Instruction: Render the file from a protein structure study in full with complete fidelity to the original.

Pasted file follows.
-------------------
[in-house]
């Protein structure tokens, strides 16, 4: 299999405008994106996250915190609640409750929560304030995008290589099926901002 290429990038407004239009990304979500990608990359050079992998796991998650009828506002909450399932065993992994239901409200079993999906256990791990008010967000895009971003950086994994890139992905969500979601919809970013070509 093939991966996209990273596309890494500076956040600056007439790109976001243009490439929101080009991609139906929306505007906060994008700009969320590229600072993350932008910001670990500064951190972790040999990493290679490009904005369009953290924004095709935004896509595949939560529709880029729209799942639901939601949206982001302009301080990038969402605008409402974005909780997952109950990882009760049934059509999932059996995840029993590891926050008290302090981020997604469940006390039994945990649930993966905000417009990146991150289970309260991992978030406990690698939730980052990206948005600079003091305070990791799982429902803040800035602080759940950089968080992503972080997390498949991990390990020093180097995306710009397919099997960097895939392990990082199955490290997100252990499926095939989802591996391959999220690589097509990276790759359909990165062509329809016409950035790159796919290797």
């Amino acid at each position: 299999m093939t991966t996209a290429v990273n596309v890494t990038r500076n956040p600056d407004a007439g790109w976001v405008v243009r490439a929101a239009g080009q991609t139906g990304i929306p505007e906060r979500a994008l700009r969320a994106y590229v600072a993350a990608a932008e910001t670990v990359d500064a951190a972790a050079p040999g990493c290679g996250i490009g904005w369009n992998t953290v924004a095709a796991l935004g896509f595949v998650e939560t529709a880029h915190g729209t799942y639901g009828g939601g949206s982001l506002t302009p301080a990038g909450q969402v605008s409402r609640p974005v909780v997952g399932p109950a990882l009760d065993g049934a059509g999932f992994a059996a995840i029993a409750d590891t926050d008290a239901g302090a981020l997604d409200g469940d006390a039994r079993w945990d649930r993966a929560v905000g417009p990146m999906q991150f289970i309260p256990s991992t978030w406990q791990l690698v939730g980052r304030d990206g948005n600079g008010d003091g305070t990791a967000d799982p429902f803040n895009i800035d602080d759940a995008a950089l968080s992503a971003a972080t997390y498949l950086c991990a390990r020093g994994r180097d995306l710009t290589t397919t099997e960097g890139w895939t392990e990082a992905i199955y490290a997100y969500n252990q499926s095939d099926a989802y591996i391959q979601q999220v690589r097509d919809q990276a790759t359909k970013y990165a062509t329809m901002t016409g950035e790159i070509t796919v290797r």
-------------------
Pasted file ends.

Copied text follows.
[in-house]
């Protein structure tokens, strides 16, 4: 299999405008994106996250915190609640409750929560304030995008290589099926901002 290429990038407004239009990304979500990608990359050079992998796991998650009828506002909450399932065993992994239901409200079993999906256990791990008010967000895009971003950086994994890139992905969500979601919809970013070509 093939991966996209990273596309890494500076956040600056007439790109976001243009490439929101080009991609139906929306505007906060994008700009969320590229600072993350932008910001670990500064951190972790040999990493290679490009904005369009953290924004095709935004896509595949939560529709880029729209799942639901939601949206982001302009301080990038969402605008409402974005909780997952109950990882009760049934059509999932059996995840029993590891926050008290302090981020997604469940006390039994945990649930993966905000417009990146991150289970309260991992978030406990690698939730980052990206948005600079003091305070990791799982429902803040800035602080759940950089968080992503972080997390498949991990390990020093180097995306710009397919099997960097895939392990990082199955490290997100252990499926095939989802591996391959999220690589097509990276790759359909990165062509329809016409950035790159796919290797």
């Amino acid at each position: 299999m093939t991966t996209a290429v990273n596309v890494t990038r500076n956040p600056d407004a007439g790109w976001v405008v243009r490439a929101a239009g080009q991609t139906g990304i929306p505007e906060r979500a994008l700009r969320a994106y590229v600072a993350a990608a932008e910001t670990v990359d500064a951190a972790a050079p040999g990493c290679g996250i490009g904005w369009n992998t953290v924004a095709a796991l935004g896509f595949v998650e939560t529709a880029h915190g729209t799942y639901g009828g939601g949206s982001l506002t302009p301080a990038g909450q969402v605008s409402r609640p974005v909780v997952g399932p109950a990882l009760d065993g049934a059509g999932f992994a059996a995840i029993a409750d590891t926050d008290a239901g302090a981020l997604d409200g469940d006390a039994r079993w945990d649930r993966a929560v905000g417009p990146m999906q991150f289970i309260p256990s991992t978030w406990q791990l690698v939730g980052r304030d990206g948005n600079g008010d003091g305070t990791a967000d799982p429902f803040n895009i800035d602080d759940a995008a950089l968080s992503a971003a972080t997390y498949l950086c991990a390990r020093g994994r180097d995306l710009t290589t397919t099997e960097g890139w895939t392990e990082a992905i199955y490290a997100y969500n252990q499926s095939d099926a989802y591996i391959q979601q999220v690589r097509d919809q990276a790759t359909k970013y990165a062509t329809m901002t016409g950035e790159i070509t796919v290797r």